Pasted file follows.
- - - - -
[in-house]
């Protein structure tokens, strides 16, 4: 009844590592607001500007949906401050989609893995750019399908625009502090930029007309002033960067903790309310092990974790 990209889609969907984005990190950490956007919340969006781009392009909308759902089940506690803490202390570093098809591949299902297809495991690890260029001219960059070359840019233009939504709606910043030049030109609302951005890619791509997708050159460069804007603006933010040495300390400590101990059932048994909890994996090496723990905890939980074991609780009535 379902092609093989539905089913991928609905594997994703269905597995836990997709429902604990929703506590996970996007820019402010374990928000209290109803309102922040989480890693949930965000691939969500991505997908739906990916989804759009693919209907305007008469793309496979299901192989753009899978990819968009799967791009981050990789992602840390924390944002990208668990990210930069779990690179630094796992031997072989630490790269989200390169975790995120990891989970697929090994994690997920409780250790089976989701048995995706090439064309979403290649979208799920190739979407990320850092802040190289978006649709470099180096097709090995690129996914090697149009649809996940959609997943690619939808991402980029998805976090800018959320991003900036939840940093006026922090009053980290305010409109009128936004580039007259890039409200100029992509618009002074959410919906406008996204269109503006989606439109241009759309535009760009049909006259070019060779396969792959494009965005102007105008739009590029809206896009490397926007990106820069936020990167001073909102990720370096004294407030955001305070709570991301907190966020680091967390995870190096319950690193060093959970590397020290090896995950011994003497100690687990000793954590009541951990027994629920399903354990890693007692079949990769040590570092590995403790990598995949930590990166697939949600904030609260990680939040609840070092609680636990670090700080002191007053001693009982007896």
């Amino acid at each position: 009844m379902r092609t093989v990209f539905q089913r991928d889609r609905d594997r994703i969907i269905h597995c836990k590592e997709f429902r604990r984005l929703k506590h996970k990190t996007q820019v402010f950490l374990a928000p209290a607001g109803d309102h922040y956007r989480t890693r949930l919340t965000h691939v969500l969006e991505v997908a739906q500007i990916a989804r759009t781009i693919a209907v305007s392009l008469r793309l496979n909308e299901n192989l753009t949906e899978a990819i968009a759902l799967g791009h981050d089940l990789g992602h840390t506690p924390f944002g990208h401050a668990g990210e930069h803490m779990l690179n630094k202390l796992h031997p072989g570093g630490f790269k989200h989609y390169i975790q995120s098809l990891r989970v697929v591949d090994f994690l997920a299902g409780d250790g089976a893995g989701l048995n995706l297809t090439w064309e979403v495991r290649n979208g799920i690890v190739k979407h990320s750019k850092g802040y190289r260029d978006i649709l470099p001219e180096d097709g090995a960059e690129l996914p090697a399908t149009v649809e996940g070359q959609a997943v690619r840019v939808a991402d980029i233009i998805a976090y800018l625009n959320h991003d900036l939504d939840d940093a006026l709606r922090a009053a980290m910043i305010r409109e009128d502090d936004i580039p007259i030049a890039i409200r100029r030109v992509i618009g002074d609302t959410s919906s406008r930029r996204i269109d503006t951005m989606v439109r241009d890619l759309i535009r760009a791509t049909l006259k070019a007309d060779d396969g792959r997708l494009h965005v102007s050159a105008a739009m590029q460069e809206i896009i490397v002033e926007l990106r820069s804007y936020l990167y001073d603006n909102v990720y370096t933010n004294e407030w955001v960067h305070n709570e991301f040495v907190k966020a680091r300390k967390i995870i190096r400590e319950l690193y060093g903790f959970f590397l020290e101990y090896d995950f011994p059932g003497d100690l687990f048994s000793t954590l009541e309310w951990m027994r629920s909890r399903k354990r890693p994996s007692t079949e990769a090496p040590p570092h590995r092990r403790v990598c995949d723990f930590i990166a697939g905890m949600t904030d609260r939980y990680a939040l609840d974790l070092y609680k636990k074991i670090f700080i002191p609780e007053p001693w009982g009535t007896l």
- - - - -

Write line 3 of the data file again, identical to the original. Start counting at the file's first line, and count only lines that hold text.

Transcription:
């Amino acid at each position: 009844m379902r092609t093989v990209f539905q089913r991928d889609r609905d594997r994703i969907i269905h597995c836990k590592e997709f429902r604990r984005l929703k506590h996970k990190t996007q820019v402010f950490l374990a928000p209290a607001g109803d309102h922040y956007r989480t890693r949930l919340t965000h691939v969500l969006e991505v997908a739906q500007i990916a989804r759009t781009i693919a209907v305007s392009l008469r793309l496979n909308e299901n192989l753009t949906e899978a990819i968009a759902l799967g791009h981050d089940l990789g992602h840390t506690p924390f944002g990208h401050a668990g990210e930069h803490m779990l690179n630094k202390l796992h031997p072989g570093g630490f790269k989200h989609y390169i975790q995120s098809l990891r989970v697929v591949d090994f994690l997920a299902g409780d250790g089976a893995g989701l048995n995706l297809t090439w064309e979403v495991r290649n979208g799920i690890v190739k979407h990320s750019k850092g802040y190289r260029d978006i649709l470099p001219e180096d097709g090995a960059e690129l996914p090697a399908t149009v649809e996940g070359q959609a997943v690619r840019v939808a991402d980029i233009i998805a976090y800018l625009n959320h991003d900036l939504d939840d940093a006026l709606r922090a009053a980290m910043i305010r409109e009128d502090d936004i580039p007259i030049a890039i409200r100029r030109v992509i618009g002074d609302t959410s919906s406008r930029r996204i269109d503006t951005m989606v439109r241009d890619l759309i535009r760009a791509t049909l006259k070019a007309d060779d396969g792959r997708l494009h965005v102007s050159a105008a739009m590029q460069e809206i896009i490397v002033e926007l990106r820069s804007y936020l990167y001073d603006n909102v990720y370096t933010n004294e407030w955001v960067h305070n709570e991301f040495v907190k966020a680091r300390k967390i995870i190096r400590e319950l690193y060093g903790f959970f590397l020290e101990y090896d995950f011994p059932g003497d100690l687990f048994s000793t954590l009541e309310w951990m027994r629920s909890r399903k354990r890693p994996s007692t079949e990769a090496p040590p570092h590995r092990r403790v990598c995949d723990f930590i990166a697939g905890m949600t904030d609260r939980y990680a939040l609840d974790l070092y609680k636990k074991i670090f700080i002191p609780e007053p001693w009982g009535t007896l």